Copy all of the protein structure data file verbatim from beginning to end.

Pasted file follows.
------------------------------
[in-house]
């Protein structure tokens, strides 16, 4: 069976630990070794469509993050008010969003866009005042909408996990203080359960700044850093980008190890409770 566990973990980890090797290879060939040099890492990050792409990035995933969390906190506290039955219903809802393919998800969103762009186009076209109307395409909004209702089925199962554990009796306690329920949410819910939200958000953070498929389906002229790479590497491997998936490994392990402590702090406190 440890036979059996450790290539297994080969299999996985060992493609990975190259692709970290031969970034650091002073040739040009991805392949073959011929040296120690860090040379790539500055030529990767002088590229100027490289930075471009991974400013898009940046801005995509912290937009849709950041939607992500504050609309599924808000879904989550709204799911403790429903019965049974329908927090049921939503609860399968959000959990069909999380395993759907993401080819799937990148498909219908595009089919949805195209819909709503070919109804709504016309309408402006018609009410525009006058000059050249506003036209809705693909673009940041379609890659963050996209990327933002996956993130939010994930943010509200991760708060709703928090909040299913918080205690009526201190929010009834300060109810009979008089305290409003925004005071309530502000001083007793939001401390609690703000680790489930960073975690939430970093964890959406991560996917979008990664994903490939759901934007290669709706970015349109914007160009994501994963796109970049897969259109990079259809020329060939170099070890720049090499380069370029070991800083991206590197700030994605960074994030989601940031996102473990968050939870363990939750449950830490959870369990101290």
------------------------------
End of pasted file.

[in-house]
């Protein structure tokens, strides 16, 4: 069976630990070794469509993050008010969003866009005042909408996990203080359960700044850093980008190890409770 566990973990980890090797290879060939040099890492990050792409990035995933969390906190506290039955219903809802393919998800969103762009186009076209109307395409909004209702089925199962554990009796306690329920949410819910939200958000953070498929389906002229790479590497491997998936490994392990402590702090406190 440890036979059996450790290539297994080969299999996985060992493609990975190259692709970290031969970034650091002073040739040009991805392949073959011929040296120690860090040379790539500055030529990767002088590229100027490289930075471009991974400013898009940046801005995509912290937009849709950041939607992500504050609309599924808000879904989550709204799911403790429903019965049974329908927090049921939503609860399968959000959990069909999380395993759907993401080819799937990148498909219908595009089919949805195209819909709503070919109804709504016309309408402006018609009410525009006058000059050249506003036209809705693909673009940041379609890659963050996209990327933002996956993130939010994930943010509200991760708060709703928090909040299913918080205690009526201190929010009834300060109810009979008089305290409003925004005071309530502000001083007793939001401390609690703000680790489930960073975690939430970093964890959406991560996917979008990664994903490939759901934007290669709706970015349109914007160009994501994963796109970049897969259109990079259809020329060939170099070890720049090499380069370029070991800083991206590197700030994605960074994030989601940031996102473990968050939870363990939750449950830490959870369990101290």